Paging Robert Murphy – Donald Trump wants to go to the Moon, Mars

On Monday, President Donald Trump announced that the United States will declare a space race, sending American astronauts to the Moon and Mars.

Signing a new NASA directive, the president will order the space agency to focus its efforts on space exploration. This is yet another campaign promise that Trump has kept – he made it in Florida last year.

He appeared to take the advice of former Speaker of the House Newt Gingrich’s idea of constructing a permanent presence on the planet’s moon.

Trump said in a statement:

“The directive I am signing today will refocus America’s space program on human exploration and discovery. It marks an important step in returning American astronauts to the moon for the first time since 1972 for long-term exploration and use. This time we will not only plan on flag and leave our footprint.”

But why does the U.S. government need to focus on space exploration and not the private sector?

Economist Robert Murphy wrote in 2005:

In a free market, the maverick pioneer just needs to convince one or a few capitalists (out of thousands) to finance his revolutionary project, and then the results will speak for themselves. In contrast, an innovative civil servant at NASA needs to convince his direct superiors before trying anything new. If his bosses happen to dislike the idea, that’s the end of it.

Prior to the exploits of SpaceShipOne, the standard justification for government involvement in space was that such undertakings were “too expensive” for the private sector. But what does this really mean? The Apollo moon program certainly didn’t create labor and other resources out of thin air. On the contrary, the scientists, unskilled workers, steel, fuel, computers, etc. that went into NASA in the 1960s were all diverted from other industries and potential uses. The government spent billions of dollars putting Neil Armstrong on the moon, and consequently the American taxpayers had billions fewer dollars to spend on other goods and services.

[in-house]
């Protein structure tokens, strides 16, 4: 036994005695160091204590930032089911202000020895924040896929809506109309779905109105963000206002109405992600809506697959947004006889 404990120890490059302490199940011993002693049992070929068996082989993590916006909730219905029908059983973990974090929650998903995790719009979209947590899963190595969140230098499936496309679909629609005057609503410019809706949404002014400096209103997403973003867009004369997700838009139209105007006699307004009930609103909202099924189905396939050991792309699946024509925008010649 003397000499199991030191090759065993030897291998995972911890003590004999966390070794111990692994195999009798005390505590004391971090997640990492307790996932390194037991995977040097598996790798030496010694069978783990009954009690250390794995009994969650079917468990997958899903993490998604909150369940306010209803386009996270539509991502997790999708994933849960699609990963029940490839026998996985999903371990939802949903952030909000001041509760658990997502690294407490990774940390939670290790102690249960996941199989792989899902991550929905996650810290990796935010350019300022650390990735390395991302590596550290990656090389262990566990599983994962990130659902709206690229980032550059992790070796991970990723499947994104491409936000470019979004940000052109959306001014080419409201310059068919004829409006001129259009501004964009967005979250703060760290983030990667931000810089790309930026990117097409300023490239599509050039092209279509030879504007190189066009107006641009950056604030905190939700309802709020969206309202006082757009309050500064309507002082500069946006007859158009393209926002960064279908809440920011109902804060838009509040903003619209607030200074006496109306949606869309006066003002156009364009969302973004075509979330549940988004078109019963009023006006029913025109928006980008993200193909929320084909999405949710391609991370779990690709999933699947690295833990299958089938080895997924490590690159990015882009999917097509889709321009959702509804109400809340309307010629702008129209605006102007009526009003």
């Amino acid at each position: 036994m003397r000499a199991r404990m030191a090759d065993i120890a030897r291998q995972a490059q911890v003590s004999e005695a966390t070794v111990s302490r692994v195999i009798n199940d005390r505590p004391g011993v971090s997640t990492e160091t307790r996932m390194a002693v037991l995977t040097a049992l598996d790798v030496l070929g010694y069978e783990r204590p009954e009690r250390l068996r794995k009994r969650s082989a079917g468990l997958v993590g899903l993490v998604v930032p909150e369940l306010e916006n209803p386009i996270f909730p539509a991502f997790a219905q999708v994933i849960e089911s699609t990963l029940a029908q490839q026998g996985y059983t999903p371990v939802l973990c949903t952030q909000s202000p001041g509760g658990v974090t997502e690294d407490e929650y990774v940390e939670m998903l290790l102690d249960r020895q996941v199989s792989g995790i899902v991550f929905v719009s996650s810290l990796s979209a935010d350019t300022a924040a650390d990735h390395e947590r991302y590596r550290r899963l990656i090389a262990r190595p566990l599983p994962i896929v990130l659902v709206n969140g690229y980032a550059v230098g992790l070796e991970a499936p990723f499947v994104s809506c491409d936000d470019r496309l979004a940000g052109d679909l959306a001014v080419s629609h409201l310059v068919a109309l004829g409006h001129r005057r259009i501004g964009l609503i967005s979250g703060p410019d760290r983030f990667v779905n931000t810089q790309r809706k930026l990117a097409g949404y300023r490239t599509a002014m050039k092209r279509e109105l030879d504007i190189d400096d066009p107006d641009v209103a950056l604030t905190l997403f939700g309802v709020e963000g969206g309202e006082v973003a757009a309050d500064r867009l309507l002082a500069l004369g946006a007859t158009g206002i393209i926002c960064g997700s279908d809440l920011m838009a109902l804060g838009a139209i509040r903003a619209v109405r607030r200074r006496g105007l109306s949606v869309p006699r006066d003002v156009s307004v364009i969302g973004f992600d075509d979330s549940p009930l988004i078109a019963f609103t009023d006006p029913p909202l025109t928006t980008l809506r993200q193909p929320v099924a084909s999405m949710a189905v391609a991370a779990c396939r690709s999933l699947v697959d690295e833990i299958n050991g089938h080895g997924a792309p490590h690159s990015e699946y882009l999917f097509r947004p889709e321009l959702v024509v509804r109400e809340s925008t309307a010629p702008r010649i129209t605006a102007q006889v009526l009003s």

This is just another example of what Frédéric Bastiat described in his famous essay, “That Which Is Seen, and That Which Is Not Seen.” Whenever the government creates some public work, everyone can see the obvious benefits. For example, everyone can appreciate the fact that we put a US flag on the moon, and listened as Neil Armstrong apparently flubbed his memorized line. Or to use a more mundane example, everyone can see a beautiful new sports stadium financed (in part) by tax dollars.

What people can’t see are the thousands of other goods and services that now won’t be enjoyed, because the scarce resources necessary for their production were devoted to the government project. Politicians may break moral laws, but they can’t evade economic ones: If they send a man to the moon (or build a new stadium), consumers necessarily must curtail their enjoyments of other goods.

Thus the question becomes: Was the Apollo program (or new stadium) sufficiently valued by consumers to outweigh its opportunity cost (i.e., the value consumers place on the goods that now cannot be produced)? At first glance, this seems to be a difficult question to answer. After all, how can we possibly compare the benefits of the Apollo program with, say, the benefits of the additional shoes, diapers, automobiles, research on cancer, etc. that could have been alternatively produced?

The short answer is, we can’t. This is just a specific example of the more general principle elaborated by Ludwig von Mises: the impossibility of economic calculation under socialism. Even if a central planning board were truly benevolent, and even if it had access to all of the technical conditions (such as resource supplies and technological recipes) of the economy, the planners would be at a loss to deploy the scarce resources in an efficient way. There would be no way to determine whether the chosen output goals were good ones, or whether an alternative plan could have provided the subjects with a better outcome.

The above analysis might puzzle the reader. Yes, it is certainly difficult in practice to tell whether the Apollo program (or any other government project) is worth its cost, but isn’t that true of any undertaking? Why should this be a unique drawback for government endeavors?

The crucial difference is that private projects are subject to the profit and loss test. The owner of a private firm must pay market prices for all of his or her scarce resources. If the consumers do not then voluntarily spend enough money on the final product or service to recoup these expenditures, this is the market’s signal that the resources are more urgently needed in other lines (according to the consumers). It can never be the case that all entrepreneurs find a particular resource “too expensive” to use; if no entrepreneurs were buying it, then the price of this resource would fall until some did.

Let the Elon Musks and Richard Branson handle the space race.

The U.S. is facing a $20 trillion national debt.

 

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